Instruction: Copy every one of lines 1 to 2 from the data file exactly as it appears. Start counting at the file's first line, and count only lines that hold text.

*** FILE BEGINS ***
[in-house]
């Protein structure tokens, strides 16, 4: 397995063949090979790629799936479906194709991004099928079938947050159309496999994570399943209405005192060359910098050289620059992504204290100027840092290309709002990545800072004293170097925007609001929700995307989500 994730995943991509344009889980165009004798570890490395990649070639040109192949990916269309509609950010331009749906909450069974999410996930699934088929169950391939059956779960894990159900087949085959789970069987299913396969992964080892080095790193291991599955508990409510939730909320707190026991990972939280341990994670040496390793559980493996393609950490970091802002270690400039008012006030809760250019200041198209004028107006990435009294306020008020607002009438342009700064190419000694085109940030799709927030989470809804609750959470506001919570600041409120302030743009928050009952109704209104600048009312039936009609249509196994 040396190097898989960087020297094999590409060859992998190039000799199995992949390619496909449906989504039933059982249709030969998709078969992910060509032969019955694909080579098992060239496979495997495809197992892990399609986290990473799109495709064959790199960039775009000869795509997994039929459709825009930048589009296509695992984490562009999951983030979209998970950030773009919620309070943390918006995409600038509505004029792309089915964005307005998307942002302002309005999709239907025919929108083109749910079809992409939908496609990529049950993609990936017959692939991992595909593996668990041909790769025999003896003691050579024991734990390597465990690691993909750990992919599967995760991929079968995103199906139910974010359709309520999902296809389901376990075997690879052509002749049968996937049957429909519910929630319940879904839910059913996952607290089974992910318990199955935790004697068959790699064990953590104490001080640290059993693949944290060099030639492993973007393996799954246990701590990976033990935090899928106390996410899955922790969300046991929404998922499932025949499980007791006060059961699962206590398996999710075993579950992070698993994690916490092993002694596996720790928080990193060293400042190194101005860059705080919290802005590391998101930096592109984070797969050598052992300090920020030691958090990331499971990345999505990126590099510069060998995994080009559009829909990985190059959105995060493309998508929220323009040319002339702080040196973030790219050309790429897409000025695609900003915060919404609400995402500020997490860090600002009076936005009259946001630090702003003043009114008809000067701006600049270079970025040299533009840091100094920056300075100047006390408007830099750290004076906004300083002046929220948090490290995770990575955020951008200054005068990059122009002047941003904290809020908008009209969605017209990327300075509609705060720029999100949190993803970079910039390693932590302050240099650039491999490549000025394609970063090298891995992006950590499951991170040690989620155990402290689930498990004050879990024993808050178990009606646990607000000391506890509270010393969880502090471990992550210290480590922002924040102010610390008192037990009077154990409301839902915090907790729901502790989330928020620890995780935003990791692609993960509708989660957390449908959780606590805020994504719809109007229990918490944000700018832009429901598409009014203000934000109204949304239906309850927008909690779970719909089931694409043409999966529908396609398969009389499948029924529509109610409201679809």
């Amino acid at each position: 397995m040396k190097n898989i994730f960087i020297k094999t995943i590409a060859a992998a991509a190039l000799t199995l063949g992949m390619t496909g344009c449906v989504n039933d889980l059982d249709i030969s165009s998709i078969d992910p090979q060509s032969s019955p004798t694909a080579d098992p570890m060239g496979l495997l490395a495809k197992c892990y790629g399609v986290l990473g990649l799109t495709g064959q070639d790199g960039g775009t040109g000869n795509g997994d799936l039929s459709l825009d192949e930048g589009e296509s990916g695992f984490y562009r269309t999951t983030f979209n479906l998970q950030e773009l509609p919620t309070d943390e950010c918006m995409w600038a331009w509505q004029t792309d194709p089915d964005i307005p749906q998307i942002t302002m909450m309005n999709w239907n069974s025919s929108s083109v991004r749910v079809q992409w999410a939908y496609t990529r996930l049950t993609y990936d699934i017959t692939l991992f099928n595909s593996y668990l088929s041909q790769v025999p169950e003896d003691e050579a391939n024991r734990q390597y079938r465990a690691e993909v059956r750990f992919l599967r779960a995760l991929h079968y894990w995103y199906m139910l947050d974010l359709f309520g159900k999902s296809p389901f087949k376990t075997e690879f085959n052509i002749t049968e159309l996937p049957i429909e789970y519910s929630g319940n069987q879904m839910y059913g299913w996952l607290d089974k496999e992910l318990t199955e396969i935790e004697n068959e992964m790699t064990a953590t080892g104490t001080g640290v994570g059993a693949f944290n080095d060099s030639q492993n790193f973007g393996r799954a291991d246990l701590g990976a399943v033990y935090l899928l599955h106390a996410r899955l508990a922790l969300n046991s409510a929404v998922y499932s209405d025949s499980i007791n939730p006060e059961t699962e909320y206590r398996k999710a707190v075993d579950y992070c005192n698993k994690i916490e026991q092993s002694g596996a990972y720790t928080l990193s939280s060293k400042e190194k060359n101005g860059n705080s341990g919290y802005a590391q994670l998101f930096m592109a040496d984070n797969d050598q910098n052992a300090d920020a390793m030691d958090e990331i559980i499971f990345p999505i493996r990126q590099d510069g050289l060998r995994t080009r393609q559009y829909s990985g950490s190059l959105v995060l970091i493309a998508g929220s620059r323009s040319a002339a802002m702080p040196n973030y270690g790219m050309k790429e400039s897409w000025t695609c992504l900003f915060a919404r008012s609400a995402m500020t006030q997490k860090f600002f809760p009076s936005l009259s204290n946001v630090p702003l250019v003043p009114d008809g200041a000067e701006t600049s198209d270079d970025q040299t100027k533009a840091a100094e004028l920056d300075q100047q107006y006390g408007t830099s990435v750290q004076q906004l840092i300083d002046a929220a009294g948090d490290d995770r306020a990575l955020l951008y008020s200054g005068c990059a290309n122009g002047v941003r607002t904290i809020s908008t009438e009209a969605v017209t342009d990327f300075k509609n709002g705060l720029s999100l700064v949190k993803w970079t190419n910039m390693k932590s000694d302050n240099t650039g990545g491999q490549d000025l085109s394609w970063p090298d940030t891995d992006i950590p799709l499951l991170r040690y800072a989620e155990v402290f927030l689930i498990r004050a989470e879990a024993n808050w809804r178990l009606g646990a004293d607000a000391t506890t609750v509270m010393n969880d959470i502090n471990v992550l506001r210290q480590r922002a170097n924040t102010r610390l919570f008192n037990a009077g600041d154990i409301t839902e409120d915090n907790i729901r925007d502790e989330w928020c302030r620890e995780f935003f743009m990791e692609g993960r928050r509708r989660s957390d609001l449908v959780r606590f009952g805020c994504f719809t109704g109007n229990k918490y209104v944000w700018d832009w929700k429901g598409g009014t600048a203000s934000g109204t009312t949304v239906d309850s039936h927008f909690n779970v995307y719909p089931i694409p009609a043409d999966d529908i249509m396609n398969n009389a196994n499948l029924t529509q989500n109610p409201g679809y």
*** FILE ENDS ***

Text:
[in-house]
């Protein structure tokens, strides 16, 4: 397995063949090979790629799936479906194709991004099928079938947050159309496999994570399943209405005192060359910098050289620059992504204290100027840092290309709002990545800072004293170097925007609001929700995307989500 994730995943991509344009889980165009004798570890490395990649070639040109192949990916269309509609950010331009749906909450069974999410996930699934088929169950391939059956779960894990159900087949085959789970069987299913396969992964080892080095790193291991599955508990409510939730909320707190026991990972939280341990994670040496390793559980493996393609950490970091802002270690400039008012006030809760250019200041198209004028107006990435009294306020008020607002009438342009700064190419000694085109940030799709927030989470809804609750959470506001919570600041409120302030743009928050009952109704209104600048009312039936009609249509196994 040396190097898989960087020297094999590409060859992998190039000799199995992949390619496909449906989504039933059982249709030969998709078969992910060509032969019955694909080579098992060239496979495997495809197992892990399609986290990473799109495709064959790199960039775009000869795509997994039929459709825009930048589009296509695992984490562009999951983030979209998970950030773009919620309070943390918006995409600038509505004029792309089915964005307005998307942002302002309005999709239907025919929108083109749910079809992409939908496609990529049950993609990936017959692939991992595909593996668990041909790769025999003896003691050579024991734990390597465990690691993909750990992919599967995760991929079968995103199906139910974010359709309520999902296809389901376990075997690879052509002749049968996937049957429909519910929630319940879904839910059913996952607290089974992910318990199955935790004697068959790699064990953590104490001080640290059993693949944290060099030639492993973007393996799954246990701590990976033990935090899928106390996410899955922790969300046991929404998922499932025949499980007791006060059961699962206590398996999710075993579950992070698993994690916490092993002694596996720790928080990193060293400042190194101005860059705080919290802005590391998101930096592109984070797969050598052992300090920020030691958090990331499971990345999505990126590099510069060998995994080009559009829909990985190059959105995060493309998508929220323009040319002339702080040196973030790219050309790429897409000025695609900003915060919404609400995402500020997490860090600002009076936005009259946001630090702003003043009114008809000067701006600049270079970025040299533009840091100094920056300075100047006390408007830099750290004076906004300083002046929220948090490290995770990575955020951008200054005068990059122009002047941003904290809020908008009209969605017209990327300075509609705060720029999100949190993803970079910039390693932590302050240099650039491999490549000025394609970063090298891995992006950590499951991170040690989620155990402290689930498990004050879990024993808050178990009606646990607000000391506890509270010393969880502090471990992550210290480590922002924040102010610390008192037990009077154990409301839902915090907790729901502790989330928020620890995780935003990791692609993960509708989660957390449908959780606590805020994504719809109007229990918490944000700018832009429901598409009014203000934000109204949304239906309850927008909690779970719909089931694409043409999966529908396609398969009389499948029924529509109610409201679809």